The latest TiVO results are out: huge jump in revenue while still managing to lose $21M on net revenue of only $68M. (Link here.)

TiVO finances offer a superb example of how early communication failure dooms a new product. Remember, you rarely get a decent second chance. And even if you do, your stumble at the beginning may open the door for rivals to muddy the waters.

And that’s where their failure started. TiVO’s first communication was based around the concept of “pause and rewind live TV” and similar VCR related ideas. As a proud TiVO owner, those ideas are miles away from the real reasons we love our TiVO’s – it reflects a minuscule part of why TiVO matters. Even worse, in advertising it sounds, frankly, quite silly and unimportant. It created a strong fear of meaningless gadgetry rather than a useful perception about the value the TiVO delivers. Read more…

Impact Driver or Impact Wrench? Confused Names Keep Products on the Shelf

November 8, 2010 4 comments

End-user confusion about drills and drivers is rampant – although the model in this stock photo looks more bored than confused.

There are many ways that companies conspire to keep their products sitting lazily on the shelf (safe from consumer purchase). One critical mistake is with naming.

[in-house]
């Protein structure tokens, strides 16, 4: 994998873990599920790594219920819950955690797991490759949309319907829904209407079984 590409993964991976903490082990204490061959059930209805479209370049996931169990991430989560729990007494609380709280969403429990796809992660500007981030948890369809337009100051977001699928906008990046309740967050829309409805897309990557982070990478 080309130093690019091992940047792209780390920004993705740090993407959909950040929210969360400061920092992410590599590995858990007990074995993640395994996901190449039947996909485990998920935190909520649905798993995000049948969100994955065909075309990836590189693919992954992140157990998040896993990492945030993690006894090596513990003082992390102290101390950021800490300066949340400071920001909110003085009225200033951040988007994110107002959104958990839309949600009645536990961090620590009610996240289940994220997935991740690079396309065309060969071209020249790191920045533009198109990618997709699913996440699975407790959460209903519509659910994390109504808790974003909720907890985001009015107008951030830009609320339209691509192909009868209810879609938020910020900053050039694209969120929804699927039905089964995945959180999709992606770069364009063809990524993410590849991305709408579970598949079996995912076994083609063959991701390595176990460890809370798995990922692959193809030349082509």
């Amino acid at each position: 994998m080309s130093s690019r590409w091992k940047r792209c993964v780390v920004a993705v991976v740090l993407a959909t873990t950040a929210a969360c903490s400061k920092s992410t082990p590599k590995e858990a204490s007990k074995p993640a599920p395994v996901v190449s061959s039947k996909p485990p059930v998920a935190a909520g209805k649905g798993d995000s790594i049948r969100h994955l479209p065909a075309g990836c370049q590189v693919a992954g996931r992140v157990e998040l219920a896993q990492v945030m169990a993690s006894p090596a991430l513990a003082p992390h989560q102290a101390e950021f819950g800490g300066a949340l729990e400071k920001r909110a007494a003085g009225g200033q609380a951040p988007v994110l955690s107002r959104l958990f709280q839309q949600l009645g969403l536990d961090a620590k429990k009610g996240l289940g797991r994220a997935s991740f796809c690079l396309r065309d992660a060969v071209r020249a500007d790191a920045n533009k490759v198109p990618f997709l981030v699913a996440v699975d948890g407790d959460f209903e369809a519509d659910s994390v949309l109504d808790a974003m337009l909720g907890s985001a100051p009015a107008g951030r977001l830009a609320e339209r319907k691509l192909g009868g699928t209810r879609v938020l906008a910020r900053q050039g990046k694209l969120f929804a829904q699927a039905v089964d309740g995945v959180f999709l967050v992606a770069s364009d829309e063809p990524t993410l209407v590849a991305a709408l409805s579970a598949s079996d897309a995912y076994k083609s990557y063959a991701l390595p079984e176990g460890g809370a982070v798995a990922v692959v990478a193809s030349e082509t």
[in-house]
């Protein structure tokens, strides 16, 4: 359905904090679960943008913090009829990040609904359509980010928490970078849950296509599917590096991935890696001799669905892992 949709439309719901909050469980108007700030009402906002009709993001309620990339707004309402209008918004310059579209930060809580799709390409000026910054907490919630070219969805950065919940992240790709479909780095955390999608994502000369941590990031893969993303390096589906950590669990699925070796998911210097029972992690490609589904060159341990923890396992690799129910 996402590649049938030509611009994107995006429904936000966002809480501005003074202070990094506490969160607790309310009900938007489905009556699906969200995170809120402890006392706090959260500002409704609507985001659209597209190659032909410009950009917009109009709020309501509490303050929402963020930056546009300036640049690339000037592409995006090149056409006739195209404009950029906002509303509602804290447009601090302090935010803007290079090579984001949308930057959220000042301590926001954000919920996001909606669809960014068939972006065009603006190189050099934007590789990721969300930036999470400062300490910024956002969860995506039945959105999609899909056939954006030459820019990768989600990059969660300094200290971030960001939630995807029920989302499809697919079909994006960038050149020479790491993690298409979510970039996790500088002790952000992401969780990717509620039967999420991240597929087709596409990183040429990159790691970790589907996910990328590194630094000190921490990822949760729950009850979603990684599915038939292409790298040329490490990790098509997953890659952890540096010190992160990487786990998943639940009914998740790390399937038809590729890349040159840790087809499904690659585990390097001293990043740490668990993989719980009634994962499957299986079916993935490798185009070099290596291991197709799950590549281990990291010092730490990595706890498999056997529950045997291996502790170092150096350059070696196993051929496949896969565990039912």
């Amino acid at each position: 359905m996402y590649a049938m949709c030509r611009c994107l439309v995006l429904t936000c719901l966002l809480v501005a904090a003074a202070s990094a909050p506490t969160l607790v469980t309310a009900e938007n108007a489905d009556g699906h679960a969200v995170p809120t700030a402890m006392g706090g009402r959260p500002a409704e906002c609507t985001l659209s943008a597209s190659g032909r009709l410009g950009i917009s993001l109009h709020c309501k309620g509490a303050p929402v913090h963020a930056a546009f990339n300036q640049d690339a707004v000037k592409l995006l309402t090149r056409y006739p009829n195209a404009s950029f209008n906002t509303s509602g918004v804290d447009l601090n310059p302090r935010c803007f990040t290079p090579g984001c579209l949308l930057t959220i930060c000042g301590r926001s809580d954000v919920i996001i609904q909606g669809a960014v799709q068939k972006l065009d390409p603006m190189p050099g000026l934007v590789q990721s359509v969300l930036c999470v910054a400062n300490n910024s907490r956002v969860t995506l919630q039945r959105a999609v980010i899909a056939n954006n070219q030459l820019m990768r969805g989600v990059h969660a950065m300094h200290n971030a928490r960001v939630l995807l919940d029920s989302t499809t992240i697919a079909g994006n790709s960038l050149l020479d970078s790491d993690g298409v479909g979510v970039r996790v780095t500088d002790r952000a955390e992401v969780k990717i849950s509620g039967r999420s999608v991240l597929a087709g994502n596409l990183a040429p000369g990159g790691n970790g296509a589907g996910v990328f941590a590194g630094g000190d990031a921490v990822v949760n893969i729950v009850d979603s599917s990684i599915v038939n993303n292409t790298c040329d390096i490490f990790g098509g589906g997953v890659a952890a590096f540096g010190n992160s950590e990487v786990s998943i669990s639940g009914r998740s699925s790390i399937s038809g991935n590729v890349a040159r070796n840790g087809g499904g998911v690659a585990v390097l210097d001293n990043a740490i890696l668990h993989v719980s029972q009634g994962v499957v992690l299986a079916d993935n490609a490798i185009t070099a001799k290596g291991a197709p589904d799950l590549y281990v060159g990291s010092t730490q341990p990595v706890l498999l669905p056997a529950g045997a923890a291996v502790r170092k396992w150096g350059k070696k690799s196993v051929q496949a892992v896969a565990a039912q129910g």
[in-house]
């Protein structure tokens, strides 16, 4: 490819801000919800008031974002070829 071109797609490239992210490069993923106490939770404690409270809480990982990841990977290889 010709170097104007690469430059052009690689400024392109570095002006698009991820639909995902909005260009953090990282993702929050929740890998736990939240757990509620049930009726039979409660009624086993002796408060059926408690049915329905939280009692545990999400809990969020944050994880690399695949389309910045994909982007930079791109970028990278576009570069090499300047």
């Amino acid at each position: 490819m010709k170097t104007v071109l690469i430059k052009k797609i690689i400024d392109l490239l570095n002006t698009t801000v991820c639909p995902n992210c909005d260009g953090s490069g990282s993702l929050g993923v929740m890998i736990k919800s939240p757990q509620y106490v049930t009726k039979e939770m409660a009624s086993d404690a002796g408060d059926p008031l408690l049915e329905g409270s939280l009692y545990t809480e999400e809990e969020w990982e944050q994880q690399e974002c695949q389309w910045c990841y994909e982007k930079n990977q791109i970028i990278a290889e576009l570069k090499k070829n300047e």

Consider an example from the realm of the home store where tool makers have created a wilderness of product, category and project names that stand in the way of revenue and market share growth.

No tool category is more confused than drills and drivers. And over the past few years manufacturers have added to the confusion with the impact driver. The impact driver is a superb, compact tool that use small bursts of torque to deliver turning power around the screw, bolt or nut. Read more…

Key to New Product Success: Avoid “Death by Brand Advertising”

October 1, 2010 3 comments

Brand Advertising is Often the Wrong Choice for New Products

When you have a new product, the first order of business is getting consumers to love the product – love it so much they buy it.

Unfortunately, the ad/creative business is obsessed with brand advertising. And, sadly, choosing brand advertising for new products is a leading cause of Shelf Potato-dom. (With the term “brand advertising”, I refer to advertising that spends the bulk of time and energy building brand connections – often by saying either “this brand understand you” or “our brand’s cool will rub off on you if you buy our products”.) Read more…

The Politics of Potatoes

August 17, 2010 Leave a comment

How much unrealized profit do you have sitting on the shelf? If only you could get past the politics...

Assuming you have a product that has become a shelf potato and it looks like you can bring it alive, how do you get past the politics?

One general theme affects politics of potatoes: perspectives about money. On the one hand, companies easily minimize development costs when they are excited about a new product. Meanwhile, the marketing costs required to redeem a shelf potato flash onto everyone’s radar screen. So overall, your biggest challenge is shifting the corporate eye from the fresh, new thing to the reality of finding the highest returns for the lowest investment. Read more…